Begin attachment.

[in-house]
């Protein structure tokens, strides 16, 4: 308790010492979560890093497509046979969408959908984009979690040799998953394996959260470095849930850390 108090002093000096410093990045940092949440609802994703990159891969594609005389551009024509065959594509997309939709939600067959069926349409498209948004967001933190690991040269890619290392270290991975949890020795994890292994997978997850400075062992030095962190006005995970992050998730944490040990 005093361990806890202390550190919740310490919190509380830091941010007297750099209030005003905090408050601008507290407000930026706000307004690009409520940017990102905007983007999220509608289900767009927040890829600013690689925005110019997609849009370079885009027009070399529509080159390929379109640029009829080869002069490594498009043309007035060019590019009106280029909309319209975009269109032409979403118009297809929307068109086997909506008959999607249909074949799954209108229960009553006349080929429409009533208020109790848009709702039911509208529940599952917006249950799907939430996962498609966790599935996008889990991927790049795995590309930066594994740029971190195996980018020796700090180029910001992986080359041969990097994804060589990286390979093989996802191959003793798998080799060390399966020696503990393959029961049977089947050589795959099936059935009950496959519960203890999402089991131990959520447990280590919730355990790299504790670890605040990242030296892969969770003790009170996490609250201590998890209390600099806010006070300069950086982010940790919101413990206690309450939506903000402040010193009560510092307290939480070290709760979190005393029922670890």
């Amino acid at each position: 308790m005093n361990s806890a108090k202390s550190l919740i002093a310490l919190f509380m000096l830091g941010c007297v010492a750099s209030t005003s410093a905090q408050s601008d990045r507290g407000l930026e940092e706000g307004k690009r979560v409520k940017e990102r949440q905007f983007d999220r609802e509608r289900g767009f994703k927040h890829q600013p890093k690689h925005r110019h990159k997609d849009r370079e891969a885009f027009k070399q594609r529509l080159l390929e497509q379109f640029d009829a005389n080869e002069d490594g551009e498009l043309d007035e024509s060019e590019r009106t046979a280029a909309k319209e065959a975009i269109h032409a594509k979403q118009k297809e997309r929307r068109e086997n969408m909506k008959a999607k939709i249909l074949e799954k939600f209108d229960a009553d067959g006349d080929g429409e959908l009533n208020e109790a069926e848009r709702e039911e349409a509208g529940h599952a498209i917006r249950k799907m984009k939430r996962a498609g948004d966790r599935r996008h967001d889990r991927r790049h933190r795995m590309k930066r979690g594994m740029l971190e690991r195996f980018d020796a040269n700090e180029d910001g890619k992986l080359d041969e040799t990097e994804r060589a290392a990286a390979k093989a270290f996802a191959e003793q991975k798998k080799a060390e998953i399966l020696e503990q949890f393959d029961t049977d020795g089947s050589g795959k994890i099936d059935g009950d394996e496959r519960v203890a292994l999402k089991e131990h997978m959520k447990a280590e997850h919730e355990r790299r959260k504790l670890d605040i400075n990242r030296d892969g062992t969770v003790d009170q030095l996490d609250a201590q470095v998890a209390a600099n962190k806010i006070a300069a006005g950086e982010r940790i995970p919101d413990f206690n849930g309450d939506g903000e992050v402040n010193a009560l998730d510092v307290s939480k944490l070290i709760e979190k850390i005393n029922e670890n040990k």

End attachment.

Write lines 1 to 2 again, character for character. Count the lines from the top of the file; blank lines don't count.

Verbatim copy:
[in-house]
């Protein structure tokens, strides 16, 4: 308790010492979560890093497509046979969408959908984009979690040799998953394996959260470095849930850390 108090002093000096410093990045940092949440609802994703990159891969594609005389551009024509065959594509997309939709939600067959069926349409498209948004967001933190690991040269890619290392270290991975949890020795994890292994997978997850400075062992030095962190006005995970992050998730944490040990 005093361990806890202390550190919740310490919190509380830091941010007297750099209030005003905090408050601008507290407000930026706000307004690009409520940017990102905007983007999220509608289900767009927040890829600013690689925005110019997609849009370079885009027009070399529509080159390929379109640029009829080869002069490594498009043309007035060019590019009106280029909309319209975009269109032409979403118009297809929307068109086997909506008959999607249909074949799954209108229960009553006349080929429409009533208020109790848009709702039911509208529940599952917006249950799907939430996962498609966790599935996008889990991927790049795995590309930066594994740029971190195996980018020796700090180029910001992986080359041969990097994804060589990286390979093989996802191959003793798998080799060390399966020696503990393959029961049977089947050589795959099936059935009950496959519960203890999402089991131990959520447990280590919730355990790299504790670890605040990242030296892969969770003790009170996490609250201590998890209390600099806010006070300069950086982010940790919101413990206690309450939506903000402040010193009560510092307290939480070290709760979190005393029922670890």